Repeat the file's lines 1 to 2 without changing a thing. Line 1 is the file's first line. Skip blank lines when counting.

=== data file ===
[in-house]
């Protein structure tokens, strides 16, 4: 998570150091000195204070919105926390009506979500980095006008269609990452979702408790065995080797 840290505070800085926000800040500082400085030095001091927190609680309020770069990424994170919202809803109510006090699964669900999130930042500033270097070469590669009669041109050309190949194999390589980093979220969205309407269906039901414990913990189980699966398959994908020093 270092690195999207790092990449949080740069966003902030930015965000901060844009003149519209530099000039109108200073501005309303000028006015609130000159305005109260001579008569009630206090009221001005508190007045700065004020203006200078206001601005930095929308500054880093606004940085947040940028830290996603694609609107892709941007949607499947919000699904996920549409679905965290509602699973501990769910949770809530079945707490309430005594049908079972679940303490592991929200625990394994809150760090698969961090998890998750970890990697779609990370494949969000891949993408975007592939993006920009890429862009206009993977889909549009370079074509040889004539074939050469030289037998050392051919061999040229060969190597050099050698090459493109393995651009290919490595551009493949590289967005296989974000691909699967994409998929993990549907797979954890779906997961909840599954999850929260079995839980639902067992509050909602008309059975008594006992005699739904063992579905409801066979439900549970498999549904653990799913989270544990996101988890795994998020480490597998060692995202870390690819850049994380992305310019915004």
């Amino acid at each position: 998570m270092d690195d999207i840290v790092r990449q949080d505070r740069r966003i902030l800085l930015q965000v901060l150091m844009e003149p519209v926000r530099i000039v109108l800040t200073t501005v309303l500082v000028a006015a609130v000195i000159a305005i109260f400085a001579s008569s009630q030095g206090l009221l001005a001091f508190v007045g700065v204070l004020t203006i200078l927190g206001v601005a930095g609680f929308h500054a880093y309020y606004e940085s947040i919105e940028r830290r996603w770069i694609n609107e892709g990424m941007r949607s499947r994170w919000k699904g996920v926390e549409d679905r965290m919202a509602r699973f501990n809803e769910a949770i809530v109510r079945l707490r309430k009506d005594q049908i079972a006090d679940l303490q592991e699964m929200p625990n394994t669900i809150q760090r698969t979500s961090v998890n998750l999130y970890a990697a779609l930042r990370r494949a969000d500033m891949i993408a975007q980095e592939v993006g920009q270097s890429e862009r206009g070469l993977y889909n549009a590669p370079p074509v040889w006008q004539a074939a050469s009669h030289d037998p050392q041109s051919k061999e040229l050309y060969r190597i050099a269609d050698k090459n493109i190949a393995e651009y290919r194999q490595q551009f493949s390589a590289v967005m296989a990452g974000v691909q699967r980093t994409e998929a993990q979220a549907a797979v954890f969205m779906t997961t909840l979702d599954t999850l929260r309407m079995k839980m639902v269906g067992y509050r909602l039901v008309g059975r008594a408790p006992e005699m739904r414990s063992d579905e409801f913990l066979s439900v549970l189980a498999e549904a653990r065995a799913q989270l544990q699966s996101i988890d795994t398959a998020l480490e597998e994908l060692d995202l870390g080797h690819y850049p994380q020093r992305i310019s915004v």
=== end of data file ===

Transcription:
[in-house]
């Protein structure tokens, strides 16, 4: 998570150091000195204070919105926390009506979500980095006008269609990452979702408790065995080797 840290505070800085926000800040500082400085030095001091927190609680309020770069990424994170919202809803109510006090699964669900999130930042500033270097070469590669009669041109050309190949194999390589980093979220969205309407269906039901414990913990189980699966398959994908020093 270092690195999207790092990449949080740069966003902030930015965000901060844009003149519209530099000039109108200073501005309303000028006015609130000159305005109260001579008569009630206090009221001005508190007045700065004020203006200078206001601005930095929308500054880093606004940085947040940028830290996603694609609107892709941007949607499947919000699904996920549409679905965290509602699973501990769910949770809530079945707490309430005594049908079972679940303490592991929200625990394994809150760090698969961090998890998750970890990697779609990370494949969000891949993408975007592939993006920009890429862009206009993977889909549009370079074509040889004539074939050469030289037998050392051919061999040229060969190597050099050698090459493109393995651009290919490595551009493949590289967005296989974000691909699967994409998929993990549907797979954890779906997961909840599954999850929260079995839980639902067992509050909602008309059975008594006992005699739904063992579905409801066979439900549970498999549904653990799913989270544990996101988890795994998020480490597998060692995202870390690819850049994380992305310019915004």